same-sex marriage

The Supreme Court’s decision last week in Obergefell v. Hodges is big news: it held that the 14th Amendment requires states to license same-sex marriages and to recognize lawful out-of-state same-sex marriages, and thus legalized same-sex marriage throughout the country.  In a final section that begins with a philosopher’s take — “No union is more profound than marriage…”  — and ends with a jurist’s — “It is so ordered.” — the Court captured the attention of SCOTUS junkies and the rest of the country alike, leading to an outpouring of celebrations, headlines, social commentary and musing about the future.

Obergefell clearly is of cultural importance and has personal significance for many people, but what does it mean for private sector employers and their employee benefit plans?  Surprisingly little.  Private sector employee benefits are governed primarily by federal law, which had its watershed moment on this issue in 2013 when the Supreme Court required the federal government to recognize same-sex marriage in United States v. Windsor.Continue Reading Marriage Equality Decision Is Big News (But May Have Little Impact on Private Sector Employee Benefit Plans)

A complaint filed this month against FedEx Corporation and its pension plan asks a court to apply the Supreme Court’s decision in Windsor v. United States retroactively.  The case is Schuett v. FedEx Corporation.  The plaintiff is the surviving same-sex spouse of a FedEx pension plan participant who died six days before the Court issued its opinion in Windsor.

Case background.  The participant and the plaintiff began living as a couple in 1983.  The participant worked as a FedEx delivery driver for 26 years while the plaintiff stayed home to care for the couple’s two children.  The participant was diagnosed with cancer and learned on June 3, 2013, that her condition was terminal.  Already registered as domestic partners in California, the couple held a bedside wedding ceremony June 19, 2013, and the participant died the following day.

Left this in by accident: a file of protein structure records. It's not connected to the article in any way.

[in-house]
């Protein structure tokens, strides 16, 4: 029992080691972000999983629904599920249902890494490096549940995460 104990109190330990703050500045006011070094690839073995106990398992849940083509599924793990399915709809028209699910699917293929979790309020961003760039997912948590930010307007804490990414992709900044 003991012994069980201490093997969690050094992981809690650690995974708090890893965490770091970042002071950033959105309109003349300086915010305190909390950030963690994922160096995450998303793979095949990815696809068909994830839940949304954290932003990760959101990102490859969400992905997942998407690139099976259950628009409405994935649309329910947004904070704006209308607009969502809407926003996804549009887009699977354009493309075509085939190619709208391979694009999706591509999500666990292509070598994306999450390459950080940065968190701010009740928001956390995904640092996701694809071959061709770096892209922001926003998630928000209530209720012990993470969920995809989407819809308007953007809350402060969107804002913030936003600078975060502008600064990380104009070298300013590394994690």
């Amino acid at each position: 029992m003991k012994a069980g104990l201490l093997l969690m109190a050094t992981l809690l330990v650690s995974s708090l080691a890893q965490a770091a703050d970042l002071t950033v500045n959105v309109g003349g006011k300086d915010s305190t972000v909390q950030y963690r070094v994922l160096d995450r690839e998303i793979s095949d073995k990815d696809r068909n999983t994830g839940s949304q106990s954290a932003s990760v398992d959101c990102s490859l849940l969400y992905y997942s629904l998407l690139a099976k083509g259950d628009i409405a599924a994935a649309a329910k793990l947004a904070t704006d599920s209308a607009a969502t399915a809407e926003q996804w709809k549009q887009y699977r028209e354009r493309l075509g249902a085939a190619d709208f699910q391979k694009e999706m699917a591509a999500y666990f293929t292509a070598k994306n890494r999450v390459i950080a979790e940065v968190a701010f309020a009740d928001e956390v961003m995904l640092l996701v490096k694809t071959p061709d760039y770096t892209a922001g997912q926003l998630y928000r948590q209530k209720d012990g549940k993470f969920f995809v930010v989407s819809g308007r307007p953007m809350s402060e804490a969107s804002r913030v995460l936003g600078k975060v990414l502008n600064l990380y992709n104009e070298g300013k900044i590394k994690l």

Six days later, the Supreme Court held in Windsor that the U.S. Constitution requires federal law to recognize state-sanctioned same-sex marriages.  The Court overturned section 3 of the Defense of Marriage Act (“DOMA”), which defined marriage under federal law to exclude same-sex couples.  The same day, the Court decided Hollingsworth v. Perry, a procedural ruling that effectively reinstated same-sex marriage in California.  The plaintiff obtained a marriage certificate and a judicial order declaring the couple’s marriage legally valid as of June 19, 2013.
Continue Reading Lawsuit by Surviving Same-Sex Spouse Raises Windsor Retroactivity Question

When the Supreme Court held in United States v. Windsor last June that federal law recognizes same-sex marriages, the question arose whether this ruling would apply to tax-qualified retirement plans retroactively.  Last week, the IRS answered that question, in part. For tax-qualification purposes, plans must generally recognize the Windsor decision as of the date of the decision (June 26, 2013).  Plans could also voluntarily recognize the effect of the decision as of an earlier date.  The IRS, however, left open several questions, including how Windsor would apply with respect to a claim by a participant or beneficiary for retroactive benefits.  Below are highlights of the recent IRS guidance (consisting of Notice 2014-19 and FAQs).
Continue Reading Will Windsor Apply Retroactively to Retirement Plans? IRS Provides Some (But Not All) the Answers

The Second Circuit recently held that Section 3 of the Defense of Marriage Act (DOMA) is unconstitutional.  That section prohibits recognizing same sex marriages under federal law.  The court’s decision in Windsor v. United States is the second by a U.S. Circuit Court to find that this portion of DOMA violates the Constitution’s Equal Protection Clause.  In May, the First Circuit also found DOMA to be unconstitutional in Massachusetts v. U.S. Dep’t of HHS.  The question of whether DOMA is constitutional could have a significant impact on employee benefit plans.

The two Circuit Court cases differ in one key respect:  the Second Circuit applied “intermediate scrutiny” while the First Circuit reviewed DOMA under an enhanced rational basis standard, under which the court “scrutinize[d] with care” and applied “closer than usual scrutiny.”  Notably, the Justice Department is seeking Supreme Court review of the Second Circuit’s decision.  Even before the Second Circuit ruled, the Justice Department had filed a petition for a “writ of certiorari before judgment filed.”  Following the Second Circuit’s decision, the Justice Department filed a supplemental brief urging the Court to grant its petition in that case and hold the petition in the First Circuit decision.  Earlier this week, the Supreme Court scheduled petitions for certiorari in the First Circuit and Second Circuit cases (and several other same-sex marriage cases) to be considered during a conference on November 20, 2012.
Continue Reading DOMA Held Unconstitutional by Second Circuit, Increasing Likelihood of Supreme Court Review